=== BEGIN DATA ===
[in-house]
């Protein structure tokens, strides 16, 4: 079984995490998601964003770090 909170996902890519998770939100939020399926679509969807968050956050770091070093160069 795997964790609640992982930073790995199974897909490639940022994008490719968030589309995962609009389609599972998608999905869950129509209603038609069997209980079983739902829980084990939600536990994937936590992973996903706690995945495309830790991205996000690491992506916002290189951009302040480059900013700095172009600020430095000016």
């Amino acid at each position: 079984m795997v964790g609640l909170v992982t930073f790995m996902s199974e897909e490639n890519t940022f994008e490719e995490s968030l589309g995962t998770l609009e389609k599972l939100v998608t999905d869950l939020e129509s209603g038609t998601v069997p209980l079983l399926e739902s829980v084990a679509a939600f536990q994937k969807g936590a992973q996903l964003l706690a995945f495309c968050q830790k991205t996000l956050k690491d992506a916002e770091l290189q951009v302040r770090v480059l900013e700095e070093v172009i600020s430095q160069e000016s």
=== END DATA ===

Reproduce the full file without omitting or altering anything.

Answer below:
[in-house]
């Protein structure tokens, strides 16, 4: 079984995490998601964003770090 909170996902890519998770939100939020399926679509969807968050956050770091070093160069 795997964790609640992982930073790995199974897909490639940022994008490719968030589309995962609009389609599972998608999905869950129509209603038609069997209980079983739902829980084990939600536990994937936590992973996903706690995945495309830790991205996000690491992506916002290189951009302040480059900013700095172009600020430095000016």
């Amino acid at each position: 079984m795997v964790g609640l909170v992982t930073f790995m996902s199974e897909e490639n890519t940022f994008e490719e995490s968030l589309g995962t998770l609009e389609k599972l939100v998608t999905d869950l939020e129509s209603g038609t998601v069997p209980l079983l399926e739902s829980v084990a679509a939600f536990q994937k969807g936590a992973q996903l964003l706690a995945f495309c968050q830790k991205t996000l956050k690491d992506a916002e770091l290189q951009v302040r770090v480059l900013e700095e070093v172009i600020s430095q160069e000016s």